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Mice were kept under 1% isoflurane anesthesia while a small craniotomy (diameter 1–1.5 mm) was made leaving the dura intact. Electroporation of a single non-tdTomato neuron per PV-Cre x LSL-tdTomato or Sst-Cre x LSL-tdTomato mouse was carried out as previously described (Kitamura et al., 2008; Pala and Petersen, 2015). In brief, a glass pipette with a resistance of 10–17 MΩ was filled with the same solution used for whole-cell recordings (see below) to which Alexa 488 dye (50–100 μM) (Invitrogen), and plasmid DNA pAAV-Syn-Chronos-eGFP (100 ng/μl) (kindly provided by Thomas Oertner) (Klapoetke et al., 2014) were added. A two-photon microscope (Prairie Technologies) was used to visualize the pipette and the tdTomato-negative cell somas as dark shadows over a brighter background. The pipette was inserted in the brain through the intact dura and brought into close contact with the cell body of the target neuron and 50 pulses of negative voltage step (0.5 ms, –12 V) were delivered at 50 Hz using a pulse generator (Axoporator 800A, Molecular Devices). The craniotomy was then covered with silicone elastomer (Kwik-Cast, WPI) and the mice were returned to their home cage for 24 hr before proceeding to electrophysiological recordings.

Electrophysiology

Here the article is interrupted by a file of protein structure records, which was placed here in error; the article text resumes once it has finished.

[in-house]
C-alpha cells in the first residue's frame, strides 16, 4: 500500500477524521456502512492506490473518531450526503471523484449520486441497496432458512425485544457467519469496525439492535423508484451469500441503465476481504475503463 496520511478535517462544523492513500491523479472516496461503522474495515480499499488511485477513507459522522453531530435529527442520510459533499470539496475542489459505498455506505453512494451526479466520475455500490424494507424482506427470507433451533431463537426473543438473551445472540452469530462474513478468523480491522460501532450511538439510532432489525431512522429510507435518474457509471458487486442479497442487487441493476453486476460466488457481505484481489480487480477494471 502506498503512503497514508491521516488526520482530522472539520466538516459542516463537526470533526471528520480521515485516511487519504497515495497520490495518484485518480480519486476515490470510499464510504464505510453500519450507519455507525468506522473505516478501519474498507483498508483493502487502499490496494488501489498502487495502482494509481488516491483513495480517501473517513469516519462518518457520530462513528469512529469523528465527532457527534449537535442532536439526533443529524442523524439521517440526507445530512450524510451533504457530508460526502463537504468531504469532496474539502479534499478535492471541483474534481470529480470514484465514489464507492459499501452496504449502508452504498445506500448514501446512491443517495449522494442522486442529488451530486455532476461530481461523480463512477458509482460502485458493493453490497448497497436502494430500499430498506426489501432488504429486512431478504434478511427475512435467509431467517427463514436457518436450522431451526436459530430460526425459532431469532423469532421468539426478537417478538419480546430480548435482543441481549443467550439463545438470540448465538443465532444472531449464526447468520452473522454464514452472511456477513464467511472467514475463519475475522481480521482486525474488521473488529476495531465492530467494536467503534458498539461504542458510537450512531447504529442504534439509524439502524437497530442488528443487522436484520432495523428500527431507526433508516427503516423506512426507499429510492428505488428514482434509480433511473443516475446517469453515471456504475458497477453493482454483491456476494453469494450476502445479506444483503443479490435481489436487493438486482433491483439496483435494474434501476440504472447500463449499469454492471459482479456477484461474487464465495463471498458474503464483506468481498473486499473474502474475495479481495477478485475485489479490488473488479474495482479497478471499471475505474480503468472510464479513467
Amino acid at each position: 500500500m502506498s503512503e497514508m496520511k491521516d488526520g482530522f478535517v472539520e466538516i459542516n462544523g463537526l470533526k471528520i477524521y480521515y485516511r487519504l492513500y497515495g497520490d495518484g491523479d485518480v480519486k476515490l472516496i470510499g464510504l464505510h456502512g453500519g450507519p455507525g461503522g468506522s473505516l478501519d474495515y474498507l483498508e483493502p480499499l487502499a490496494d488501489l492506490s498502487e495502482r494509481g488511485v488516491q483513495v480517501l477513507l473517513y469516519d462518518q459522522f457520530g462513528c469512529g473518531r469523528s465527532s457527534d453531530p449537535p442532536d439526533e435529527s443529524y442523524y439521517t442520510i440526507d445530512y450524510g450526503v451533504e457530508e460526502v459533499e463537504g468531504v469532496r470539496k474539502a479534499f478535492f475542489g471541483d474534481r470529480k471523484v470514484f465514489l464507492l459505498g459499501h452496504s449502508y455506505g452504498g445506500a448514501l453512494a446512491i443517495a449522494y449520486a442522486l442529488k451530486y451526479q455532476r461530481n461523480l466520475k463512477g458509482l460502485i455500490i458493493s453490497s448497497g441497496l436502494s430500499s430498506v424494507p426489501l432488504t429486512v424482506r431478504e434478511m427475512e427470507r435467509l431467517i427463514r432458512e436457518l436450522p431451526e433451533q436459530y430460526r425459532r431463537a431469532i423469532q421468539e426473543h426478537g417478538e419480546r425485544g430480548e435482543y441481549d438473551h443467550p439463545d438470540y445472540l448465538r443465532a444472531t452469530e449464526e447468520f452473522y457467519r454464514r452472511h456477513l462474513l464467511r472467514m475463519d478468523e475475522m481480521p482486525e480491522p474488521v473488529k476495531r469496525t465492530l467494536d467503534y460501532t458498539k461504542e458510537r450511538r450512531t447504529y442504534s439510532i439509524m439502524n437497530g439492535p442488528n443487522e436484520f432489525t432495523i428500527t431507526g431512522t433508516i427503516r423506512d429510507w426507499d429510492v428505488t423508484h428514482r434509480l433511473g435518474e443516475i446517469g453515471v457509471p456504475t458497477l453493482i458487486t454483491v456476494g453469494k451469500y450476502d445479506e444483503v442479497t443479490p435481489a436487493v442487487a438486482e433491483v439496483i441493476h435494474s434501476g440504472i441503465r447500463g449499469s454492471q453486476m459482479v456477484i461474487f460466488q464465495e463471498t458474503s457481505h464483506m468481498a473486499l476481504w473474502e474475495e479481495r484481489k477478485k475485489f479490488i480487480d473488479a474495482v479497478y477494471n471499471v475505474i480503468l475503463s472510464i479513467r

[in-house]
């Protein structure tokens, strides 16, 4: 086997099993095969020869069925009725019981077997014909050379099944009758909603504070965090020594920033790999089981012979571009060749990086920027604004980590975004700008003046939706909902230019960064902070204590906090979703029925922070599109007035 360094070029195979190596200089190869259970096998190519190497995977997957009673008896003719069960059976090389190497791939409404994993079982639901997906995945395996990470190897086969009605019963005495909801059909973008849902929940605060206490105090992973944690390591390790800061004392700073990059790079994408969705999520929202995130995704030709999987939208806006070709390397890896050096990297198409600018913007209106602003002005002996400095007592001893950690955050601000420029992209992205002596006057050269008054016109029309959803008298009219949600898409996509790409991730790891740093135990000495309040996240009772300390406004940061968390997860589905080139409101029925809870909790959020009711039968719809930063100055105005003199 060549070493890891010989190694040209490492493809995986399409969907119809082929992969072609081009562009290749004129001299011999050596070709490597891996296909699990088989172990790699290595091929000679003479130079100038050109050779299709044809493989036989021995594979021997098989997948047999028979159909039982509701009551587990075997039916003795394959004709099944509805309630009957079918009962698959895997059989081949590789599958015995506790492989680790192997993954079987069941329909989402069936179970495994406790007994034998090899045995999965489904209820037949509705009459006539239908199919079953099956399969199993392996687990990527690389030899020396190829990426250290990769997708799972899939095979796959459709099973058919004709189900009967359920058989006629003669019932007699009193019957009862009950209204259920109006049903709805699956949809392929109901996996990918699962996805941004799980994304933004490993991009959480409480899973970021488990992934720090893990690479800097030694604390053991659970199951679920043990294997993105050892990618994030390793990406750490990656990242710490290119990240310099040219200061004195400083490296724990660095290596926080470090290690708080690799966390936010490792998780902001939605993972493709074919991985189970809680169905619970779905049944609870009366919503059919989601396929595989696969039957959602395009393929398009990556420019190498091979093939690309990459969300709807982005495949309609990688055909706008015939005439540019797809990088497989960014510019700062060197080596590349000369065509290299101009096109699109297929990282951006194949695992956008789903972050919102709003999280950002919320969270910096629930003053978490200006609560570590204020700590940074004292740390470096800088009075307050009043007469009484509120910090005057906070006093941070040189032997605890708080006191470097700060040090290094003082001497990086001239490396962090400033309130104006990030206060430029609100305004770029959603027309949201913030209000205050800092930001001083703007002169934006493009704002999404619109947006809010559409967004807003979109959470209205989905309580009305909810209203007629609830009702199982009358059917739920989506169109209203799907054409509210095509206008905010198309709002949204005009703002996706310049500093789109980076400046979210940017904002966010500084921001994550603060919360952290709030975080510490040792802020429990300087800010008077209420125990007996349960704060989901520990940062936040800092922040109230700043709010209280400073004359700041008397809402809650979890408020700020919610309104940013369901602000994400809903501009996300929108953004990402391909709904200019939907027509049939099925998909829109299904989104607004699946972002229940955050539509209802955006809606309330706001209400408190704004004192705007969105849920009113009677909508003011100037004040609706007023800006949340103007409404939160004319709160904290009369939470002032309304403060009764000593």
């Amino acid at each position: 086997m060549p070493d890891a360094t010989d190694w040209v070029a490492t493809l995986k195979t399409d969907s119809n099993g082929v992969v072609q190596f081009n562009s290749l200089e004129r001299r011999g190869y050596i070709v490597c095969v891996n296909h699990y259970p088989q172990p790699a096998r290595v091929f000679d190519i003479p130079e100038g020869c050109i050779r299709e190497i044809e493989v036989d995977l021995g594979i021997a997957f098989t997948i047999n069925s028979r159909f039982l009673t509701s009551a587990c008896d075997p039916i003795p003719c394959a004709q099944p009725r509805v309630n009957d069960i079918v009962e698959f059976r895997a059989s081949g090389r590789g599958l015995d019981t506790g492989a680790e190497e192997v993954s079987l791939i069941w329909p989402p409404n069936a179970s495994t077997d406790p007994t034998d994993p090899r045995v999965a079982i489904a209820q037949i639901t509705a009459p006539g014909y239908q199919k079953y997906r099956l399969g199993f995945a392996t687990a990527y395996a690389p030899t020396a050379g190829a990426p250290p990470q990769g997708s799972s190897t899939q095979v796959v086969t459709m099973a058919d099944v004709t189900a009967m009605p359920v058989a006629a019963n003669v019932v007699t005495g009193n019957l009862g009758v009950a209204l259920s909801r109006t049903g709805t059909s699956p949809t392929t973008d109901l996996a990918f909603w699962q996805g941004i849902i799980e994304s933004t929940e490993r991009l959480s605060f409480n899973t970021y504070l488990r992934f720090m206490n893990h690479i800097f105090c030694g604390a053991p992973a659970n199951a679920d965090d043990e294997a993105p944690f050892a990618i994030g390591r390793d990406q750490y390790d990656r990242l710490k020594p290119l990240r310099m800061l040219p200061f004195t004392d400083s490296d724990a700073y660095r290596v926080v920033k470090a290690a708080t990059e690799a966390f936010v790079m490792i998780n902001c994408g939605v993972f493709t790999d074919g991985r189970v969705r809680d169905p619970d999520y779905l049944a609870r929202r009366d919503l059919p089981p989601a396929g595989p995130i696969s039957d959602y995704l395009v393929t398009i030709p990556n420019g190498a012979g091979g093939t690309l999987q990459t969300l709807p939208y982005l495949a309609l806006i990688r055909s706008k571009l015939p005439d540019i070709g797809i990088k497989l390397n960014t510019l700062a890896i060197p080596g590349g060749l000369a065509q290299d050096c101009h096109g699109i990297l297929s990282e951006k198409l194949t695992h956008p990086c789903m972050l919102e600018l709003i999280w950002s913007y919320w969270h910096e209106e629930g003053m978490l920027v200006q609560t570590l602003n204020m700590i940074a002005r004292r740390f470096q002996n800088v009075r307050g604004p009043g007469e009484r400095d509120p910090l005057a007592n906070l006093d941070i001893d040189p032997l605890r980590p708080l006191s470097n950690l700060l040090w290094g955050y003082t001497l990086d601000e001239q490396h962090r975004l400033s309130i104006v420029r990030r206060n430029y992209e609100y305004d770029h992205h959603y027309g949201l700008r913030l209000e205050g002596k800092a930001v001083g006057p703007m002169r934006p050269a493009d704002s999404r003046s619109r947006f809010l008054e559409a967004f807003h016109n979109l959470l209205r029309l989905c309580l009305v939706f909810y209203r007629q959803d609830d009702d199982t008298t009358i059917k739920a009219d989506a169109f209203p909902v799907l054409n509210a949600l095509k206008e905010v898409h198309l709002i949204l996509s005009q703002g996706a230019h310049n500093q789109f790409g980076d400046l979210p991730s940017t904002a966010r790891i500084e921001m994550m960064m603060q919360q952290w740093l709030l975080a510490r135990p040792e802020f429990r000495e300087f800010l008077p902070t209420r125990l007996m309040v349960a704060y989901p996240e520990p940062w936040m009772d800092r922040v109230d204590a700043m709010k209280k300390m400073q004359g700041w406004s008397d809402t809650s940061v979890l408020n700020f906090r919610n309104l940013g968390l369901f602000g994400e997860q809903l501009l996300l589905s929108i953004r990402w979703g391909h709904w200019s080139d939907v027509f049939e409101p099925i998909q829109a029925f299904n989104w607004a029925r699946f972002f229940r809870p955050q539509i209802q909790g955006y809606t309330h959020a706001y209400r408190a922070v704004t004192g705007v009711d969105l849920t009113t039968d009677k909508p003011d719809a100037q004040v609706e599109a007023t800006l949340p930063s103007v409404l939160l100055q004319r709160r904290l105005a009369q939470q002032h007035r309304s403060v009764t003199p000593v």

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24 hr after electroporation, mice were re-anesthetized with 1–2% isoflurane and the dura was removed. A drop of agarose gel (1.2% in Ringer solution) (Sigma) was placed on top of the craniotomy, which was then partially sealed with a coverslip (#1 thickness, Menzel-Gläser) held in place with cyanoacrylate glue (Loctite, Henkel). The recording chamber was filled with Ringer solution and capped with silicone elastomer (Kwik-Cast, WPI). Mice were returned to their home cage and left to recover from anesthesia for a minimum of 2 hr. Mice were head-restrained under the two-photon microscope, the silicone elastomer cap removed and the agarose gel cleared from the non-sealed part of the craniotomy. The location of the single Chronos-expressing neuron was identified by cortical blood vasculature pattern and its excitatory nature was confirmed by its overall morphology and the presence of numerous dendritic spines. Local field potential (LFP) was continuously recorded with a 2–4 MΩ glass pipette filled with Ringer solution containing 10–25 μM Alexa 594 dye and lowered to a depth of 150–250 μm below the pia and within 250 μm from the Chronos-expressing neuron. Two-photon targeted juxtacellular recording of the Chronos-expressing neuron was performed with 5–7 MΩ glass pipettes filled with the same solution as used for LFP recordings. Two-photon targeted whole-cell patch-clamp recordings were performed as previously described (Margrie et al., 2003; Gentet et al., 2010; Yamashita et al., 2013; Pala and Petersen, 2015). 5–8 MΩ glass pipettes were filled with a solution containing (in mM): 135 potassium gluconate, 4 KCl, 10 HEPES, 10 sodium phosphocreatine, 4 MgATP, 0.3 Na3GTP (adjusted to pH 7.3 with KOH), to which 25–75 μM Alexa 488 dye was added. Patch-clamp recordings were obtained in current-clamp mode without current injection and Vm was not corrected for liquid junction potentials. All recorded signals were amplified by a Multiclamp 700B amplifier (Axon Instruments), Bessel filtered at 10 kHz and digitized at 20 kHz by an ITC-18 (Instrutech Corporation) under the control of custom written routines in IgorPro (Wavemetrics).